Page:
What Not to Wear

March is ‘Getting Down to Business’ month at my studio. Schedule an appointment for your business portrait and receive a second finished image along with the one included in your session at no extra cost!  Contact my studio now for details!  http://www.southhillstudio.com/contact.htm

One of my favorite television indulgences is the TLC series, “What Not to Wear”. While I don’t watch every episode, I tune in now and then just to see what hosts Stacy and Clinton are doing for their latest fashion ‘victim.’ Sometimes I like the suggestions they make, sometimes not so much.

It’s a little like what I do for my business clients when planning their studio session. The difference being, of course, that I don’t tell clients that they must throw out everything in their closet before we start. Instead, here are some straight-forward, simple suggestions to help you look your  best in front of the camera and in your final business portrait. Thought I’d share them with you.

Attorney Jim Britain recently updated his business portrait.  Note that he selected a light blue shirt instead of the usual white.
Attorney Jim Britain recently updated his business portrait. Note that he selected a light blue shirt instead of the usual white.

1) Keep patterns to a minimum.  Solid colors, other than white, are usually more flattering to everyone and ‘read’ better in a business portrait. If you must wear something patterned, make it in the blouse or shirt beneath a jacket or sweater. Or better yet, as a scarf or tie. White dress shirts beneath a suit jacket are fine.

2)  Iron everything before  you arrive. There’s nothing worse than rumpled garments in a business portrait. Removing wrinkles from an image is costly and time-consuming.

3) Accessorize.  For women especially, a necklace or scarf can change the look of an entire outfit and is quick to do. For men, a couple different ties or a vest can make accomplish the same thing.

4) Bring two different sets of clothing. I allow my clients a change of clothing during their portrait session and encourage them to select one outfit that is more casual, perhaps even more ‘fashion-forward’  than the first. There are times when they need an image that is not quite a formal as the one on the website for promotional or publicity purposes. It’s easier, and more economical for my clients, to switch clothing at the initial session than to come back later.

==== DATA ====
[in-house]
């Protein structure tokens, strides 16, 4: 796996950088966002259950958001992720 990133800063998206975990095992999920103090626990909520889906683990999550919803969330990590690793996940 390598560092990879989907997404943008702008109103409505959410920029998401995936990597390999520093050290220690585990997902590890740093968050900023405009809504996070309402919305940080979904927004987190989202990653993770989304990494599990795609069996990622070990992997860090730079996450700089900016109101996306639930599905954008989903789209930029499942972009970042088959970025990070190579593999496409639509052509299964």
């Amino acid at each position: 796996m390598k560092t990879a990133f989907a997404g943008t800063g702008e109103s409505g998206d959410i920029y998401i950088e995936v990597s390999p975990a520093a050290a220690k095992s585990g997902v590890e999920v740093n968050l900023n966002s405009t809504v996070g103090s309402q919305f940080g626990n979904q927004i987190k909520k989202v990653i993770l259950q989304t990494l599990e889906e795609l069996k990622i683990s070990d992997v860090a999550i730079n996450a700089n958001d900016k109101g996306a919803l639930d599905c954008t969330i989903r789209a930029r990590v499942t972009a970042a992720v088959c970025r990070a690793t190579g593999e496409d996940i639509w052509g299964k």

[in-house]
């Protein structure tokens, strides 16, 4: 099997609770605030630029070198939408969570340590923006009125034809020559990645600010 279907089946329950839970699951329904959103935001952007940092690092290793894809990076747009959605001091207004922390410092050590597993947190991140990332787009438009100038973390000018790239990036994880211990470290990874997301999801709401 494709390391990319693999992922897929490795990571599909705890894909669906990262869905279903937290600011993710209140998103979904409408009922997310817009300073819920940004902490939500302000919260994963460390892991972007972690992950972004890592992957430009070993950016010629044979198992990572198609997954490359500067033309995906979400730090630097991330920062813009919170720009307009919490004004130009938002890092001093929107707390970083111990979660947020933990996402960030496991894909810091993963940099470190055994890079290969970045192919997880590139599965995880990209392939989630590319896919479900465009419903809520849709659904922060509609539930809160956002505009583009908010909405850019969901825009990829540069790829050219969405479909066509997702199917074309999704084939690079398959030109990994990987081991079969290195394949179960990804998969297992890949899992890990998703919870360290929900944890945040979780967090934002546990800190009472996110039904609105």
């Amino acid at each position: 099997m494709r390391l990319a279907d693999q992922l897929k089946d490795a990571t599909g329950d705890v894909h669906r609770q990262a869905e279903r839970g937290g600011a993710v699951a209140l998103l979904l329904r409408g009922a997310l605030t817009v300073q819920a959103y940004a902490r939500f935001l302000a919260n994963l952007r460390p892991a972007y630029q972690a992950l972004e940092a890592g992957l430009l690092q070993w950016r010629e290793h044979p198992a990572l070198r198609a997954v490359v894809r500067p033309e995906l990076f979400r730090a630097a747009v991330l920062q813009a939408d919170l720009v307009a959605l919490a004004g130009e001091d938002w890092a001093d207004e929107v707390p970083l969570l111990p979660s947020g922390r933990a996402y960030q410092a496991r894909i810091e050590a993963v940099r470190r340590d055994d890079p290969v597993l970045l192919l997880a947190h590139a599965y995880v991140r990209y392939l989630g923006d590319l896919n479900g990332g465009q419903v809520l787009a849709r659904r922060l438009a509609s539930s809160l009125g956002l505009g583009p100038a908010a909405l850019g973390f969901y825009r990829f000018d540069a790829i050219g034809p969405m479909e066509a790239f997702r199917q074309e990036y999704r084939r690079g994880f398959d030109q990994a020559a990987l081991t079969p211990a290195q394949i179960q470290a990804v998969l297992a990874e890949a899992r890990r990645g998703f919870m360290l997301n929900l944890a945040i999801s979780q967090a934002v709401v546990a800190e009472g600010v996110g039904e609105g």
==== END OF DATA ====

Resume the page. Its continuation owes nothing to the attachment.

For a second, more casual business look, Carolyn wore a sweater insteadl of the jacket.
For a second, more casual business look, Carolyn wore a sweater instead of the jacket.
Carolyn Coughlin chose a black suit for her website portrait.
Carolyn Coughlin chose a black suit for her website portrait.

5) Avoid clothing with fashion logos on them.  Whether you know it or not, a fashion logo subliminally sends a message to your clients. You want the focus on you, not who makes your clothing.

6)  Hats are a no-no. I love hats. I wear them all the time. But for a business portrait, unless you’re an artist with a paint palette in your hand, leave the hat off.

7) Glasses. If at all possible, ask your optician if you can borrow a set of empty frames like yours or similar to your for your portrait session. It helps to cut down on glass glare in the portrait and saves artwork time afterwards. If you don’t always wear your glasses, be sure to remove them for some images.

8)  Under-eye baggage.  Try to get a good night’s rest the evening before your portrait session. Everyone has shadows under their eyes but dark shadows due to lack of sleep are bad for business.

9) Easy on the make-up. Contrary to what a lot of people think, you don’t need to wear heavy make-up for a studio portrait. Most studio lighting used doesn’t require it. The type of make-up a woman might wear for a ‘glamour’ style portrait certainly isn’t appropriate for a business or professional portrait.

10) Hair today… Unless yours is a portrait for a hair salon, stick with your usual hairstyle, the one  familiar to your clients. If you’ve updated your hairstyle and plan to stick with it, then you need an updated business portrait as well. A trim a day or two before is fine, but if you need a cut, do so at least two weeks prior to your portrait appointment.

I hope that these tips are helpful. Your business portrait is an important part of your marketing effort. Take care in planning and selecting your portrait so that it sends the message you want to your business’ clients and customers.

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